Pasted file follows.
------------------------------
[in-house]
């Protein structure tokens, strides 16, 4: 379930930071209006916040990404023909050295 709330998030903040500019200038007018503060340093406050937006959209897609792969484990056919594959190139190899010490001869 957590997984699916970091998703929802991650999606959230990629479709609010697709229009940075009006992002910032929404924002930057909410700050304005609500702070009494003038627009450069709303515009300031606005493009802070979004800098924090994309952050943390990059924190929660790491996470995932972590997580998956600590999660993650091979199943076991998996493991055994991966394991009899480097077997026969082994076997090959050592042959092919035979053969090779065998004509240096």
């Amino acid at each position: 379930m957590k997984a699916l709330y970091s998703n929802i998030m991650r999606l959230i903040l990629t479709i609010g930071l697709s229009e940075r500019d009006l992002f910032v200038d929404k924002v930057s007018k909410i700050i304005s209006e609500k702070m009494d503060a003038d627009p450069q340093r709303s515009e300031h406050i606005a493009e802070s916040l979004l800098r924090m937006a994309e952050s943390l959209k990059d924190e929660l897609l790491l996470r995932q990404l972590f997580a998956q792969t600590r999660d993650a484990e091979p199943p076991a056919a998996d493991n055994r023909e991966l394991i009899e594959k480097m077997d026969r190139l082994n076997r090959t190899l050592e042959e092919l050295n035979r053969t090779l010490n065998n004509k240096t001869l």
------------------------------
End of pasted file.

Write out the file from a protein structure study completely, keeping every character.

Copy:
[in-house]
């Protein structure tokens, strides 16, 4: 379930930071209006916040990404023909050295 709330998030903040500019200038007018503060340093406050937006959209897609792969484990056919594959190139190899010490001869 957590997984699916970091998703929802991650999606959230990629479709609010697709229009940075009006992002910032929404924002930057909410700050304005609500702070009494003038627009450069709303515009300031606005493009802070979004800098924090994309952050943390990059924190929660790491996470995932972590997580998956600590999660993650091979199943076991998996493991055994991966394991009899480097077997026969082994076997090959050592042959092919035979053969090779065998004509240096």
């Amino acid at each position: 379930m957590k997984a699916l709330y970091s998703n929802i998030m991650r999606l959230i903040l990629t479709i609010g930071l697709s229009e940075r500019d009006l992002f910032v200038d929404k924002v930057s007018k909410i700050i304005s209006e609500k702070m009494d503060a003038d627009p450069q340093r709303s515009e300031h406050i606005a493009e802070s916040l979004l800098r924090m937006a994309e952050s943390l959209k990059d924190e929660l897609l790491l996470r995932q990404l972590f997580a998956q792969t600590r999660d993650a484990e091979p199943p076991a056919a998996d493991n055994r023909e991966l394991i009899e594959k480097m077997d026969r190139l082994n076997r090959t190899l050592e042959e092919l050295n035979r053969t090779l010490n065998n004509k240096t001869l």